“Reading this book, I felt like I was watching someone cross a tightrope with the same relaxed, assured stride they would use on solid ground. It can’t be as effortless as [Anshaw] makes it look, but it’s a pleasure to soar with her, for a while, on that high wire.” Alison Bechdel, author of Fun Home and Are You My Mother?
Friendships and love affairs, marriage and divorce, parenthood, holidays, and the modest tragedies and joys of ordinary days. Carry the One shows how one life affects another and how those who thrive and those who self-destruct are closer to each other than we’d expect. Deceptively short and simple in its premise, this novel derives its power and appeal from the author’s beautifully precise use of language; her sympathy for her very recognizable, flawed characters; and her persuasive belief in the transforming forces of time and love.
Carry the One begins in the hours following Carmen’s wedding reception, when a car filled with stoned, drunk, and sleepy guests accidently hits and kills a girl on a dark, country road. For the next twenty-five years, those involved, including Carmen and her brother and sister, connect and disconnect and reconnect with each other and their victim. As one character says, “When you add us up, you always have to carry the one.”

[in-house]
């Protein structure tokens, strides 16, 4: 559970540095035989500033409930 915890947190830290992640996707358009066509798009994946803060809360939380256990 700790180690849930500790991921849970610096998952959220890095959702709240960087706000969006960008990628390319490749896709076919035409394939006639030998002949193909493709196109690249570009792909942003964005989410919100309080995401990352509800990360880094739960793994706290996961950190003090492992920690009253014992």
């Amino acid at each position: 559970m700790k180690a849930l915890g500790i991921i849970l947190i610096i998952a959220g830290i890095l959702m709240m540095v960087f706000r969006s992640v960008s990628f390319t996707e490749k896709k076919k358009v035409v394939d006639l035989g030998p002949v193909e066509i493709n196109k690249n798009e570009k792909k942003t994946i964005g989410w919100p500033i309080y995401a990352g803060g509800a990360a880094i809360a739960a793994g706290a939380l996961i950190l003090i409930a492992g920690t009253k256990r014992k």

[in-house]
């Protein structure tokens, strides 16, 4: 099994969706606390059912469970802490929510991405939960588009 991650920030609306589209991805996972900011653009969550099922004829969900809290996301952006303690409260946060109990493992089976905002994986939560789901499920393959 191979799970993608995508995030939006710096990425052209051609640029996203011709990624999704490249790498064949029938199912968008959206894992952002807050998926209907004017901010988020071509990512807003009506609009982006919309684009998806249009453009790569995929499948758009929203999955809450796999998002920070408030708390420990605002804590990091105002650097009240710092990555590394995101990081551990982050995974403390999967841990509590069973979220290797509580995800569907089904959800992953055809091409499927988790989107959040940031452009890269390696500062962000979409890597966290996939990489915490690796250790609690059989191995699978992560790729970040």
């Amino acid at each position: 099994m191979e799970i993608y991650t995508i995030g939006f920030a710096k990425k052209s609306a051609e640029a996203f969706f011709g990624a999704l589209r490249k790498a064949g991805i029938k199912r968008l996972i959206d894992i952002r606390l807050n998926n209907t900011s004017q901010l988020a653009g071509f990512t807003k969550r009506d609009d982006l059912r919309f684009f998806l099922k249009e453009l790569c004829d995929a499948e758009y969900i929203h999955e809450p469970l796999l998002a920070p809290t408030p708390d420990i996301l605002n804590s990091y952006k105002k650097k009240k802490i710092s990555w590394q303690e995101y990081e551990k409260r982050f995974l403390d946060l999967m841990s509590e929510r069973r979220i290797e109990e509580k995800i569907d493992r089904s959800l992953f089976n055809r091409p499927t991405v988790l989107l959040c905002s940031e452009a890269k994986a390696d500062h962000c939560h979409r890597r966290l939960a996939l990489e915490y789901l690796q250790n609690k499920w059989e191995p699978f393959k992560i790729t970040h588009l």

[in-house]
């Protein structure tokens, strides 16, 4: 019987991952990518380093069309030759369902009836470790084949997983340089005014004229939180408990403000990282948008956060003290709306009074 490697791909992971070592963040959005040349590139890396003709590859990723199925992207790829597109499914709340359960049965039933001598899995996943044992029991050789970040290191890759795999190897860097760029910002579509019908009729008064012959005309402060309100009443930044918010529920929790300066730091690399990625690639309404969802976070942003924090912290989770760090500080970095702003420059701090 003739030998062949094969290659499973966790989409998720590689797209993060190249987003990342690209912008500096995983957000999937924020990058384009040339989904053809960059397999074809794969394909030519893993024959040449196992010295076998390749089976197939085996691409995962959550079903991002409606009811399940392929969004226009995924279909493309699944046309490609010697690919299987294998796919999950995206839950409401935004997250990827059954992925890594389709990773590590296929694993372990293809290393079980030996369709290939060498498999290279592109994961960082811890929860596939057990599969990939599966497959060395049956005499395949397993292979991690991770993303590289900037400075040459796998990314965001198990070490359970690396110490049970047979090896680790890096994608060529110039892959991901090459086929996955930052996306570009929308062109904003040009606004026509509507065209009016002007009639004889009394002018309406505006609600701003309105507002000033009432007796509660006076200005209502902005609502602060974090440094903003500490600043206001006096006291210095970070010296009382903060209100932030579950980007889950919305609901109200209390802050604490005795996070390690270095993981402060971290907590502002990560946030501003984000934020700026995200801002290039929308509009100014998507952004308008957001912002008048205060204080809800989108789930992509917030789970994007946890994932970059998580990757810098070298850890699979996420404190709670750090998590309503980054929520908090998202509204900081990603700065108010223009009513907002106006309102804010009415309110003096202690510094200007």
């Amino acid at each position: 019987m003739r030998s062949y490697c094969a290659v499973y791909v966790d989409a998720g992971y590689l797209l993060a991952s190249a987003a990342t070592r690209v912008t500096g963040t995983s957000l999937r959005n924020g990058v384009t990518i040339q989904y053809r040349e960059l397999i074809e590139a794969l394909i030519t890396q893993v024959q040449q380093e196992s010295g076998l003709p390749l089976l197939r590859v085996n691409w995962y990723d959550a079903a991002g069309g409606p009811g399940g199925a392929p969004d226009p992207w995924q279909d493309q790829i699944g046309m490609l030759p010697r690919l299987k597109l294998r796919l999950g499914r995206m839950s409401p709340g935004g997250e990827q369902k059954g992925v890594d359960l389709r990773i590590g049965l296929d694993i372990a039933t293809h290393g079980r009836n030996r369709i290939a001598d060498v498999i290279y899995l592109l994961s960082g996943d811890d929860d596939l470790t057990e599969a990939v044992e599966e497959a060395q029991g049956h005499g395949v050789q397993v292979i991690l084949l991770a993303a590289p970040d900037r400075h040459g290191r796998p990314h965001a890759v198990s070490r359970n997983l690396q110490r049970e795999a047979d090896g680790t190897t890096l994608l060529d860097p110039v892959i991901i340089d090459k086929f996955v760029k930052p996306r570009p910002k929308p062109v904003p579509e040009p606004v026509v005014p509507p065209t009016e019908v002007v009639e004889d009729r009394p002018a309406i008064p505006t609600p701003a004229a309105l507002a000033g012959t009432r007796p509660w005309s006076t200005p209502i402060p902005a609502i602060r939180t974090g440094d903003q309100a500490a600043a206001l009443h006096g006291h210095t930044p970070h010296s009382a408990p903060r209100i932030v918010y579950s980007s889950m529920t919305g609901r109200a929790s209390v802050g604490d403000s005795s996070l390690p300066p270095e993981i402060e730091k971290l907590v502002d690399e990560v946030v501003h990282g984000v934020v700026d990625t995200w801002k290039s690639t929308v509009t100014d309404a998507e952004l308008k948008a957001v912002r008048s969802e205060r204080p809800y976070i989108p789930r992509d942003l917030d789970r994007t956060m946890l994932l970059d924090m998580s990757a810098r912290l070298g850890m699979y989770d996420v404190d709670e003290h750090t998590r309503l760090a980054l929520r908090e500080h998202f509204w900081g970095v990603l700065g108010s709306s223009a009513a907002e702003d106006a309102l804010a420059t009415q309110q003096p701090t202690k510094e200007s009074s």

Author Carol Anshaw has won the Carl Sandburg, Society of Midland Authors, and Ferro-Grumley awards for fiction. Carol Anshaw is also a painter, and a past fellow of the Illinois Arts Council and the National Endowment for the Arts.
A recipient of the National Book Critics Circle Citation for Excellence in Reviewing, she teaches in the MFA in Writing Program at the School of the Art Institute of Chicago. She lives in Chicago and in Amsterdam with her partner.
Carol Anshaw and her partner standing in the doorway of Virginia Woolf’s cottage.